October 27, 2010 / 7:32 AM / 7 years ago

"Inhale" star Dermot Mulroney vents about Hollywood

5 Min Read

<p>Actor Dermot Mulroney and Tharita Catulle pose at the 2009 Los Angeles Film Festival world premiere of "Paper Man" at the Mann Village theatre in Westwood, California June 18, 2009.Mario Anzuoni</p>

LOS ANGELES (Backstage) - Better known for playing charming romantic leads, Dermot Mulroney has recently turned his attention to a darker, deeper role.

In the thought-provoking "Inhale," which opened Friday through IFC Films, he portrays a man facing a moral dilemma that will mean life or death for his critically ill child. It is, pardon the pun, breathtakingly poignant work in a film that at first appears to be a thriller.

Mulroney began his film career with "Sunset" in 1988 and also starred that year in "Young Guns." Years later, with "My Best Friend's Wedding," as the eponymous friend, he began to be known to the general public. Soon notable roles followed -- in "Lovely and Amazing," "About Schmidt," and "Zodiac," and on "Friends" as Gavin, Rachel's replacement at work.

Mulroney, who turns 47 on Sunday, made his directorial debut this year with the upcoming romantic comedy "Love, Wedding, Marriage," which stars Mandy Moore.

With "Inhale," he is taking on a serious issue in a serious fashion, and he praises IFC Films for tackling it, especially as the film doesn't have a "Hollywood ending."


Mulroney: The roles that I've worked hardest for I didn't get. And don't wring them out of me! But there's a couple over the years that I still remember. Aach. Each of the ones I've hotly pursued, there's a reason why you don't get it. And whenever I hotly pursue something, it's because it's just a little bit out of my reach anyway. So it all makes sense, but it doesn't make it any easier to swallow if you don't get the part. At this age, I've done it this long, and I still get disappointed, which is infuriating. So silly.

Back Stage: Do You Study Acting Between Jobs?

Mulroney: I don't, and it just occurred to me that I should. Literally a week ago. Somebody else mentioned it, and I thought, "Well, there's an idea. I should find some sort of acting coach." So I think I will. Last I did was 15 years ago or something.

Back Stage: What's Your Worst-Audition Tale?

Mulroney: I hate to beat a dead horse, but I did have an audition one time where the casting director said to me, "I really loved you in 'Hamburger Hill,' Dylan."

Back Stage: Dylan Mcdermott. That Was His First Film.

Mulroney: Yeah! So I was like, Hmm, now do I read? I actually had the balls to say thank you and I left. D.B. Sweeney got the part and did a great job.

Back Stage: Have You Ever Felt Miscast?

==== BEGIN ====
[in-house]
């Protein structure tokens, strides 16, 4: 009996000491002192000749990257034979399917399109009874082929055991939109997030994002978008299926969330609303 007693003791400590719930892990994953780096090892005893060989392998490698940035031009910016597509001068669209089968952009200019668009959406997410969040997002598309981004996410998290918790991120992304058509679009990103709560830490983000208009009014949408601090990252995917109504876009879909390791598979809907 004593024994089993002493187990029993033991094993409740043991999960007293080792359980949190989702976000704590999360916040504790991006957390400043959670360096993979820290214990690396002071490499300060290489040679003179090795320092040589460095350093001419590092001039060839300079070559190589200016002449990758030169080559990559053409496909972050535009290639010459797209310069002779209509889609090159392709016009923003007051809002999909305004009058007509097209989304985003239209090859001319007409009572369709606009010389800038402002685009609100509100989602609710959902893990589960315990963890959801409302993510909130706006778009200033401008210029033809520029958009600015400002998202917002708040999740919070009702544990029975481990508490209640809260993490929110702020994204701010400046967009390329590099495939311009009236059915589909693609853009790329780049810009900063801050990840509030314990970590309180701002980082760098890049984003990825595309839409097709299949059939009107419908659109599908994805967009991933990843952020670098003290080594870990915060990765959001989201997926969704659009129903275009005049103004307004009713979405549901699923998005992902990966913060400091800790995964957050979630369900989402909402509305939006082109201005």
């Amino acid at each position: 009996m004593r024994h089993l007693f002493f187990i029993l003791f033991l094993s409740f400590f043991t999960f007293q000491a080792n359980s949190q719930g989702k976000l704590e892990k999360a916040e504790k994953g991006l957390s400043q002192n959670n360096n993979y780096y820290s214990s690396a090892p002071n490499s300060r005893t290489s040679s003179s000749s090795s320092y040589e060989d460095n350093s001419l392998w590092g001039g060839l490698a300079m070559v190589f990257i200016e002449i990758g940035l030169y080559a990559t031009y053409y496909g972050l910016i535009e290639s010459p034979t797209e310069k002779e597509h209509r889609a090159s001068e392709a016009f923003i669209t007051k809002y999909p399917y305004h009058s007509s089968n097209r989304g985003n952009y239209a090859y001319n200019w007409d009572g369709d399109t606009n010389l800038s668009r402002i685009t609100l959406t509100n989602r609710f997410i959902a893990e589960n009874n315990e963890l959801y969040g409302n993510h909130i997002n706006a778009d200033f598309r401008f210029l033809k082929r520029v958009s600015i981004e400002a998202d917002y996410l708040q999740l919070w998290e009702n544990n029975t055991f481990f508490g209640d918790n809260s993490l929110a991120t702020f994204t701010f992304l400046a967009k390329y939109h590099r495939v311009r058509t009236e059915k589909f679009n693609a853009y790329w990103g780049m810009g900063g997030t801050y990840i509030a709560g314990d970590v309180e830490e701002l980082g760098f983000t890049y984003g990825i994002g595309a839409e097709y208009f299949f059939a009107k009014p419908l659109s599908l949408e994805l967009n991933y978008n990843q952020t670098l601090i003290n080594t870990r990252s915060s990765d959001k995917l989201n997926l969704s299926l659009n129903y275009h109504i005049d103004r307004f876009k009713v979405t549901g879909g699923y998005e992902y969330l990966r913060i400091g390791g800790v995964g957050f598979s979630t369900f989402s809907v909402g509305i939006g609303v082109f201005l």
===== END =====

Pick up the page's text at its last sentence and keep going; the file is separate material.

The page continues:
Mulroney: Sometimes I look back and realize how miscast I was. Again I won't say where. But what I find more interesting is when I've been so well cast, when I didn't believe it at the time. The best example is "About Schmidt" ... (I)t was fantastic casting. But it felt like a stretch to me, and it felt like perfect casting to the director (Alexander Payne), so I went with his take on it. So that's answering the flip side of the question.

Back Stage: Were You Ever a Starving Actor?

Mulroney: I never was, 'cause I (moved to Los Angeles) in late August '85 and I had my first job January of '86. But my father said, in lieu of him spending on graduate school, he'd pay my rent for a year. So he paid September through December.


Mulroney: Hey, listen, this is what happened. That year, 1985, was the year that I'm finishing at Northwestern, and all those Steppenwolf actors took over Hollywood. So an agent from William Morris, Hollywood, Calif., came to the school -- a traditional talent scout -- and signed me up. I graduated that spring and moved out at the end of the summer, with an agent. It's the lucky kid at the right place at the right time.

But the problem is that there is no such thing anymore. Here's my biggest complaint about Hollywood: Agents, principally, but also producers and by extension whatever remnant of the studio system, have let actors down. And I'll tell you why: They don't talent-scout anymore. I am, like, the last man standing that somebody went out and took that hook and brought him in and turned him into a working actor. So my big complaint about this industry is that they've all forgotten how to support talent, how to hire a person more than once, how to promote someone as if they're a movie star, by which maneuver they will be one.

Did we have a 25-year-old movie star since Brad Pitt? McConaughey maybe. It's insanity, because there's no investment in the studios' future. So that now that I'm a middle-aged actor, I'm like, you've got to put somebody up there so that I can play the colonel or the priest or the principal. Right? And what they did instead was hear about some kid that was in a soap opera in Australia, or who's in a play in England. And you know what the problem is? They're not American. I hate to break it to you. They always just seem a little bit foreign. And I'm not a flag-waver. I just think that people forgot to do what they're supposed to do, which is go find talent and support it.

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